Researchers from Yale School of Engineering and Applied Sciences have used single-cell RNA sequencing in order to get a closer look on how individual macrophages react to different stimuli.
So, what are these macrophages? They are immune cells that both fight infections and fix the damage they cause. They are often placed into two categories
1. Those that increase inflammation (known as “M1”) to attack
2. Those that decrease inflammation to begin the healing process (“M2”).
The research found that while these cells tend to be multitaskers, some are more inclined toward responding to certain cues than others. The M1-M2 paradigm has helped the study in understanding how the innate immune responses.
There has been a long suspicion in flexibility among macrophages in vivo than this two-category system suggests—that is, a cell can be both an attacker or healer depending on the situation.
The question here is what do individual macrophages do when confronted with M1, M2 cues at the same time in a controlled environment.
Kathryn Miller-Jensen, associate professor of biomedical engineering and molecular, cellular & developmental biology, answered by saying that it wasn’t yet explored and they too tried with single-cell sequencing itself. This helped them get a detailed picture of macrophages.
They found a great deal of variability, including a subset of cells that seem to respond to only one cue or the other for certain key functions like secretion.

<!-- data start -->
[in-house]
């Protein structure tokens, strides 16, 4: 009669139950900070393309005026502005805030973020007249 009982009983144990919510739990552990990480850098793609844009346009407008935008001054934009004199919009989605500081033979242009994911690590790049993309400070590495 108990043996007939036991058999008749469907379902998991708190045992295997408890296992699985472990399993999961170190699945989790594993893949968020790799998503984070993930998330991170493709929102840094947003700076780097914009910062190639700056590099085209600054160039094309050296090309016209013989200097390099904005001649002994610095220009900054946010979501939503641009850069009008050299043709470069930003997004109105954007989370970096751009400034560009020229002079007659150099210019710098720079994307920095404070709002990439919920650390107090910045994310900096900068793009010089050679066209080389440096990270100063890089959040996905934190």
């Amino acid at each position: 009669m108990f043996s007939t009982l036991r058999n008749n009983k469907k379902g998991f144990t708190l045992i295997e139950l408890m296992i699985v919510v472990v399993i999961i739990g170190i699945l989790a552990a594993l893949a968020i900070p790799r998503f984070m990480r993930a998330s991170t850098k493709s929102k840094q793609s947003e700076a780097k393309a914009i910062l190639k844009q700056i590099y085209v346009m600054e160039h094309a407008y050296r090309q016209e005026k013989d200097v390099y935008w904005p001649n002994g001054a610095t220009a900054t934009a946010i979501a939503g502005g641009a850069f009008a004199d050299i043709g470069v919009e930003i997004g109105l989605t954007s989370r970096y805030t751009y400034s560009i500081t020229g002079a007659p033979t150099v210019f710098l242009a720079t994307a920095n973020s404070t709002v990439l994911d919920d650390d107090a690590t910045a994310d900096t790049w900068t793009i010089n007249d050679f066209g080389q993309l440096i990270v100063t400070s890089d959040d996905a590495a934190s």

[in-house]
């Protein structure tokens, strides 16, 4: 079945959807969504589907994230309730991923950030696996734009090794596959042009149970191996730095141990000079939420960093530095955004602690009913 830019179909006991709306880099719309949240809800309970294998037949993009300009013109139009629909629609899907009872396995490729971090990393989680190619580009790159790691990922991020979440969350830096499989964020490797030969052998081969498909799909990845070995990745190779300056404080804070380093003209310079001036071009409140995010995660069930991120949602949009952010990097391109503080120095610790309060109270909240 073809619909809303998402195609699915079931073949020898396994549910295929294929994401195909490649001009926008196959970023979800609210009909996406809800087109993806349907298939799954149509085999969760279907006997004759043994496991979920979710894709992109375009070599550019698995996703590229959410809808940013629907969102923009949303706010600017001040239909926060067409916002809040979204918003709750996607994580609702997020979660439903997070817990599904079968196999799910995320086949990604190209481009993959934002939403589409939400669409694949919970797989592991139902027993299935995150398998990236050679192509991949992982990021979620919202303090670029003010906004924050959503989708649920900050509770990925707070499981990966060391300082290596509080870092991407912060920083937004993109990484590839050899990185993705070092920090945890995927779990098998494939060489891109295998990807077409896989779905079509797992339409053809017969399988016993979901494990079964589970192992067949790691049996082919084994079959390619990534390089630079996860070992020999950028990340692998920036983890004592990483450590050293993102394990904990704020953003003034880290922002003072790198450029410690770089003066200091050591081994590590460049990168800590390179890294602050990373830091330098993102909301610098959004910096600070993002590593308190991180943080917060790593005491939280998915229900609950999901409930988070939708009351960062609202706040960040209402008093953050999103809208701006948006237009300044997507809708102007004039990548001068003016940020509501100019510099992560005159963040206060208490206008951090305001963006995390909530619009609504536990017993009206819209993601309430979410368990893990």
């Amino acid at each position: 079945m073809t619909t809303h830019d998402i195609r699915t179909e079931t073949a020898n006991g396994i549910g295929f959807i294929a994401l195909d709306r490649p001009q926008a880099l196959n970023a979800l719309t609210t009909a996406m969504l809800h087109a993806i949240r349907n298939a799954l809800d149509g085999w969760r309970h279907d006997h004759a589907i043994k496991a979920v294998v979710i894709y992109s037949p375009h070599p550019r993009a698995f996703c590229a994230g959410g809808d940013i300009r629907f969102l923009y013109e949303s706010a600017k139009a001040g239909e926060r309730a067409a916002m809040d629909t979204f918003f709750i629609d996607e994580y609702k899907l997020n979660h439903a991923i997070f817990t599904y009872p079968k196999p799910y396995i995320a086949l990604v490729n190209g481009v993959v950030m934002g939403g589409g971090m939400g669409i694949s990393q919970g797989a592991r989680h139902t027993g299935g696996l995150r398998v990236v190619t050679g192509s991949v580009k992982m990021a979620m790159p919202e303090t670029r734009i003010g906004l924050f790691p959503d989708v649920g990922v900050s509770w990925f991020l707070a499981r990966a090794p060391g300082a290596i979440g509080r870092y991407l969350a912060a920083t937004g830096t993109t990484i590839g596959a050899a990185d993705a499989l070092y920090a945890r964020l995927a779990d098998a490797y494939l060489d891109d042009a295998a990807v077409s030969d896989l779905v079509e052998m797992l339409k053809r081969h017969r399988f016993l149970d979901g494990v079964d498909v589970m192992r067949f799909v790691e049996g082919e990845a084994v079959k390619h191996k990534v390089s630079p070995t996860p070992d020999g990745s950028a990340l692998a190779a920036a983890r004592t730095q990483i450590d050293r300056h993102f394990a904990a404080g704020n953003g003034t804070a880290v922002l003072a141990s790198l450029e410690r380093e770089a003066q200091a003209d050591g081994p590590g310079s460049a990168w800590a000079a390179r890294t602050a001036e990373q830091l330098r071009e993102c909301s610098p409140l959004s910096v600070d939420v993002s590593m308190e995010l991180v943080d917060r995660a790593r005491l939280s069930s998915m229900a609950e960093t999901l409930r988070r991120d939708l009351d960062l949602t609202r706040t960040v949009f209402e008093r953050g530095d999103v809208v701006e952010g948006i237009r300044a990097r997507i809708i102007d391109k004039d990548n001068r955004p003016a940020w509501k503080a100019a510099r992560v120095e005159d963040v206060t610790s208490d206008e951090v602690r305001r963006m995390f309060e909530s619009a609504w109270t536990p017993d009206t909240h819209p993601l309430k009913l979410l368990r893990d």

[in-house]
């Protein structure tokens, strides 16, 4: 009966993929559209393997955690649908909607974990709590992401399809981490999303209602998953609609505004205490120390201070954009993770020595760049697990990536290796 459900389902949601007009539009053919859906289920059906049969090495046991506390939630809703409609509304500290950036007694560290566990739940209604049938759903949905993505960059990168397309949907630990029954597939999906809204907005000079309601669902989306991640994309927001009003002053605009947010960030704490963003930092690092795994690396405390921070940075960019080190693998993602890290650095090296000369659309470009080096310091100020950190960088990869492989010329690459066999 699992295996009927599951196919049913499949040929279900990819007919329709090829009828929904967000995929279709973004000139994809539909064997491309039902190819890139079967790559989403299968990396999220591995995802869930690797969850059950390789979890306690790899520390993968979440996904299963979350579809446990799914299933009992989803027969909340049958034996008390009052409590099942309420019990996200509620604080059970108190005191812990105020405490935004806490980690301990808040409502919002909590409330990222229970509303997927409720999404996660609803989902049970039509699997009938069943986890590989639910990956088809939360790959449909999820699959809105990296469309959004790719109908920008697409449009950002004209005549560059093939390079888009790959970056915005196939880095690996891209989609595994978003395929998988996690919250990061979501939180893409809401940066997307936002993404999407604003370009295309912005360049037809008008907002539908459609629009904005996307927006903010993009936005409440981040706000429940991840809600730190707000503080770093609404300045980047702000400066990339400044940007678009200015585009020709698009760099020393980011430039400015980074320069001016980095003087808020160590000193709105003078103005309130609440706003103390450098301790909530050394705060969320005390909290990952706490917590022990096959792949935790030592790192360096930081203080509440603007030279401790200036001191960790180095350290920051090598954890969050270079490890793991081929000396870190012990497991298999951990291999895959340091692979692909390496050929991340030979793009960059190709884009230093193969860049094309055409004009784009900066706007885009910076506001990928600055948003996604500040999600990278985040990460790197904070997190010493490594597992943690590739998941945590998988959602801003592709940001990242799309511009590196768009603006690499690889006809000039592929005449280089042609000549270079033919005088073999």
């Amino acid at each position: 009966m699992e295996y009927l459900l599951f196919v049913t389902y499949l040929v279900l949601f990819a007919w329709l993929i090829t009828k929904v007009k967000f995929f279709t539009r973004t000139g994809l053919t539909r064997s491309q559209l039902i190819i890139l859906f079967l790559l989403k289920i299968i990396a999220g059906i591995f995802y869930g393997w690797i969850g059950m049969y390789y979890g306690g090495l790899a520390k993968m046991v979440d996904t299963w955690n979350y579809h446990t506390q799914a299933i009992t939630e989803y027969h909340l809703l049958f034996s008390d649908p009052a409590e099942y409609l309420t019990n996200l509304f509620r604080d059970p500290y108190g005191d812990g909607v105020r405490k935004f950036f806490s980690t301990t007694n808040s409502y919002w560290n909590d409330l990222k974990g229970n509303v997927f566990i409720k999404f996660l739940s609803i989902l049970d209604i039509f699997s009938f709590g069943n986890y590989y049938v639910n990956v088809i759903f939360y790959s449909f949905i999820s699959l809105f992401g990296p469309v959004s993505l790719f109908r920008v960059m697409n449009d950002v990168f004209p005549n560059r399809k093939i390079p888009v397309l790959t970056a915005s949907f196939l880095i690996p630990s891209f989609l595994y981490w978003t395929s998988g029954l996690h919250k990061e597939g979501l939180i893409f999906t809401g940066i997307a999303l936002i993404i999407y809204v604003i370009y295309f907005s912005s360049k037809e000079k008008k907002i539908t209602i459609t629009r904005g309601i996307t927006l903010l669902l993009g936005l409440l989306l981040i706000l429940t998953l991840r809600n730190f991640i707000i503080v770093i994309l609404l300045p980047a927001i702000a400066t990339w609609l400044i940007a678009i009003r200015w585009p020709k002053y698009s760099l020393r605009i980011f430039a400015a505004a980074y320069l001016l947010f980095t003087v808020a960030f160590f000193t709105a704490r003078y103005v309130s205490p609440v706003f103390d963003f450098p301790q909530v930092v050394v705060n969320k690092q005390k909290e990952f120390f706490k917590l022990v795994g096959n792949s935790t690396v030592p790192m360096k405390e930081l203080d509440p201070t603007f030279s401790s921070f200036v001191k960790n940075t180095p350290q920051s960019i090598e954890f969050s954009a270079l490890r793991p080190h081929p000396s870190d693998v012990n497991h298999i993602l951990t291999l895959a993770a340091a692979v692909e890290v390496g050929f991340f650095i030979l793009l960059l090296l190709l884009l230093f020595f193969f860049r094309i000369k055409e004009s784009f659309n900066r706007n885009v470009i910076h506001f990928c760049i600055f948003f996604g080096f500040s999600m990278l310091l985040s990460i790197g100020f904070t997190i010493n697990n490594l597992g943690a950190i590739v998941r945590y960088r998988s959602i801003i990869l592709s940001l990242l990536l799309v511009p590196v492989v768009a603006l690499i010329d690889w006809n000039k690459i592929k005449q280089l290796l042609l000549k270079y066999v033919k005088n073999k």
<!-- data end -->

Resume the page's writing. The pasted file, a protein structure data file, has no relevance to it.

Jensen added that the stimuli are environmental cues, and the team is thinking about the idea that there might be some difference in regulatory networks inside the cells, which allows few of them to respond more strongly to one cue versus another.
It’s an important step toward a better understanding of the different macrophages.
This could give an insight into how the macrophages exist in such different states in a tumour. Detailed knowledge about this can help regulate them in a more proper way.
The researchers note that the diverse responses to opposing cues may allow macrophages to more readily adapt to changing environments, and to quickly transition from attack mode to focusing on tissue repair.
Jensen said, “They might need to respond to a lot of cues at the same time, so a few of the macrophages might be primed to respond and be the attackers”. “So when they see both of those cues at the same time, it’s important to have at least some of those cells to secrete what needs to be secreted—but maybe not all of those cells, because some may need to do something else.”
Jensen also said that this single-cell RNA sequencing technology, and the single-cell secretion device (invented by Prof. Rong Fan, also in biomedical engineering) played a critical part in making the groundbreaking observations.
Andrés R. Muñoz-Rojas et al. Co-stimulation with opposing macrophage polarization cues leads to orthogonal secretion programs in individual cells, Nature Communications (2021). DOI: 10.1038/s41467-020-20540-2
Press Release: Yale University